Just How Posh is Wimbledon? A Brief Back and Forth of the History of Nobility and Tennis

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Wimbledon is that most English of affairs – the world’s oldest tennis tournament, played on impeccable grass lawns, with impeccable manners, decorum and the iconic strawberries and cream. The Royal Family’s history is inextricably entwined with this legendary tennis tournament, and not always in the ways you might expect…

A Tennis Impediment

You may remember King George VI, most famously portrayed by Colin Firth in Tom Hooper’s “The King’s Speech”, but it wasn’t just a speech impediment that he had difficulty with. He also showed himself to be a relatively mediocre tennis player. One of the highlights of Wimbledon 1926, and surely a sight that will never again be repeated, was the appearance of King George (then merely the Duke of York), competing in the men’s doubles tournament with Sir Louis Greig as his partner. Could this tournament have been any more English? Not only the usual accoutrements of this marvellous event, but also a future King strolling on to the turf to compete. I say!

Sir Louis Greig was a former Royal Air Force Wing Commander and tennis champion. He was given a place at the tournament and selected by the Duke of York to be his doubles partner. On the first Friday of the tournament in 1926, crowds flocked to court number 2 to see the spectacle, but despite Sir Louis’ obvious skills, the pair lost in three straight sets, 6-1, 6-3 and 6-2. They accepted defeat with the decorum you would expect from such noble men, and went on to enjoy the remainder of the tournament. This was then, and still remains, the only time a member of the Royal Family has competed at Wimbledon.

The Box that Courts Controversy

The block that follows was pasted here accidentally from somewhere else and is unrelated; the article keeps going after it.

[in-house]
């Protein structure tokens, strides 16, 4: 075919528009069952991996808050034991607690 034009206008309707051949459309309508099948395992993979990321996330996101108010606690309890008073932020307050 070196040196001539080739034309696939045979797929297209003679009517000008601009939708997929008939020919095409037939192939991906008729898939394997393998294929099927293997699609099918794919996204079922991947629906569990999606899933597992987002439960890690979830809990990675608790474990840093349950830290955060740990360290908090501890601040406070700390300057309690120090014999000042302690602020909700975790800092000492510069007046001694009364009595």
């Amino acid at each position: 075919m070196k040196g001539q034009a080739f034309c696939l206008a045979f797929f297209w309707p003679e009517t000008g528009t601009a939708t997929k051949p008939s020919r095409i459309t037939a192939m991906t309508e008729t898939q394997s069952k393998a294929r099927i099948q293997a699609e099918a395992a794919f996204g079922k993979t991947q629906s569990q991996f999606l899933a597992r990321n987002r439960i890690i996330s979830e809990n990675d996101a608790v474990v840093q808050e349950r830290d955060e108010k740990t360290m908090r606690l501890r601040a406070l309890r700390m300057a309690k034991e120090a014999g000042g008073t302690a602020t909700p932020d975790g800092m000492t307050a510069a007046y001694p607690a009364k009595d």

King George VI was also a regular in the world famous Royal Box. Set aside for members of the Royal Family since 1922, the box is set 12 feet from the ground and contains 74 wicker chairs. It was traditional for players to bow to whomever was sat in the Royal box – those invited by the Chairman of the All England Club – until 2003, when this was abolished for all but Queen Elizabeth II.

The box itself hasn’t been without controversy however. Despite being married to the Duke of Kent, the president of the All English Tennis club, Katharine, the Duchess of Kent, found herself on the wrong side of Wimbledon etiquette in 1999 when she was refused a request to let her friend’s 12 year old son sit in the Royal box. She later receiving a somewhat ‘curt letter’ on the subject from John Curry, the club chairman. Could it be that the ancient etiquette of Wimbledon is too posh even for Royalty to follow? Following the embarrassing incident, the Duchess boycotted the royal box, and refused to continue to present trophies at Wimbledon! Her last trophy was given in 2001.

A Sport Fit for a Gambler

Even before the heady days of King George and Wimbledon, tennis was always favoured by Royalty and the elite. In fact, it was considered such a wonderful and exciting sport for spectators during Tudor times that monarchs would often play to entertain the crowds, with the masses betting on the result. This wouldn’t always go so smoothly though. It was reported that in the 9 years up to 1499, Henry VII lost £20 on placing losing bets, the equivalent of £10,000 in today’s money! Luckily, one suspects he had a few quid to spare.

Tennis formed a large part of Henry VIII’s classical education too, alongside hunting and archery practice. He was actually influential in progressing the sport of tennis – opting to build a new ‘tenys playe’ as one of his first building ventures in his reign as king. His influence over the development of tennis didn’t end there – in the 25 years that followed, Henry VIII doubled the number of tennis courts in the country, the jewel in the proverbial crown being Hampton Court Palace.

Henry was such a fan of tennis that he was reported to have spent the morning of the day that Anne Boleyn was arrested watching a tennis match at Whitehall! He was a huge proponent of the game, and set the ball rolling for the game’s historical links to royalty that persist to this day.

So yes, tennis really is that posh. From Tudor times to the modern day, it has always been the pursuit of the royal and noble. It’s unlikely you’ll be the future king, and you may never be a good enough player to draw a crowd at Wimbledon. You may never even get the chance to watch tennis as your second wife is arrested, but what you can do is get a taste of the royal life with the many titles available to purchase at royaltitles.net. You can have them legitimately added to your passport, credit card, driving licence, and other documents, and maybe you’ll be able to get close enough to the Royal Box to openly flout Wimbledon etiquette, by smuggling in a family member or friend!

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